Speak Up!


Speaking too softly and not being able to project your voice is a very common vocal complaint. Always being asked to repeat or always being asked to speak up can erode your confidence. It can lead to a decrease in the desire to speak at all! When you do muster the courage and energy to raise your voice, it can sound like you’re shouting at your listeners. You have a feeling of diminished presence and a lack of confidence in your ability to share your thoughts and perspectives. You worry that you will be perceived as weak, noncommittal, or even unsure. At times your voice can sound breathy or puffy. The thin sound of your voice limits your freedom to express yourself, and you worry that the discomfort you feel is visible, and maybe misinterpreted as disagreement with another’s point of view. You wonder why many of your conversations tend to be short and lack engagement.


I Hate the Sound of My Voice!


Many voice complaints have to do with the feeling that a voice is too high or too low. These feelings are connected to the response of others to the sound of your voice. Men often complain about their voices being too high. They want to avoid being mistaken for a woman over the phone. Many women say they wish their voices were not so low. They have a similar problem in that they often like a man over the phone. Having a high, childlike voice is also a common female vocal complaint. These unintended perceptions can lead to feelings ranging from discomfort to embarrassment. You may have become aware that you speak in a monotone. This describes a speech pattern in which all of the words have a similar pitch, and all of the sentences have the same rhythm.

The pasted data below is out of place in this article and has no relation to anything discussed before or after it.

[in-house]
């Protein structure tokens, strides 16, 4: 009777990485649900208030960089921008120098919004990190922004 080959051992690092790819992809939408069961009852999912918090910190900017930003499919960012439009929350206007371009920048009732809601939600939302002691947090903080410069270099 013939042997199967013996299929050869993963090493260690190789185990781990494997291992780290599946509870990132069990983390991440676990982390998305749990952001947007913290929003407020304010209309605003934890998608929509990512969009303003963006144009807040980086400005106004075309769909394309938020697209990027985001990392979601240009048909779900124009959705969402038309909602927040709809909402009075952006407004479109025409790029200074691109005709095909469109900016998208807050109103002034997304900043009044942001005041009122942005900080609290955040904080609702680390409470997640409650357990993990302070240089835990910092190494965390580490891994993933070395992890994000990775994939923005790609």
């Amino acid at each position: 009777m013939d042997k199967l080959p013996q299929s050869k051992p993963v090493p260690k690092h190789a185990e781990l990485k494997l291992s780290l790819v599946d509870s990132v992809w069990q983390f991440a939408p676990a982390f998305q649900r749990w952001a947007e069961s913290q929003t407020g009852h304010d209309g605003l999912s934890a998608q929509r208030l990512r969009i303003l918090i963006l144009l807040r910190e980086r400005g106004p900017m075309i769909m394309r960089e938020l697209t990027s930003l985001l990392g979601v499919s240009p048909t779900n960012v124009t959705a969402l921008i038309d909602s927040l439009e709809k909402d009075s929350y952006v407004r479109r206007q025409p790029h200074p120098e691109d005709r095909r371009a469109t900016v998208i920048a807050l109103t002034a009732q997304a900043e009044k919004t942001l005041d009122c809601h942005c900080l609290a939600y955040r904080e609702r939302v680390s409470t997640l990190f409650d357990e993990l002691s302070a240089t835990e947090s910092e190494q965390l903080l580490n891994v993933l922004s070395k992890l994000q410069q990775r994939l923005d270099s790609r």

Are You Sure?


Sounding unsure or uncertain comes from a presentation or conversation lacking a natural flow.The disruptions could consist of starting and stopping, searching frantically for the right words, and the use of filler words, such as: like, uh, um, okay, and you know. At times it feels like your mind can’t keep up with your mouth. Along with that feeling, nothing that you’re saying seems to end definitively. In an attempt to connect your spoken ideas, you end each sentence on a rising pitch as if you are indicating to your listener that there is more to come. The problem is that everything you say starts to sound like a question, such as, “I could tell you more? Maybe?” Increasing volume, pace, and the amount of information have no positive effect. Nothing that you say seems to come out the right way. You feel like you desperately need to connect with your listeners, but you don’t know-how.

You sense a lack of connection, even though you know your content very well. This is unexpected feedback with undesirable results.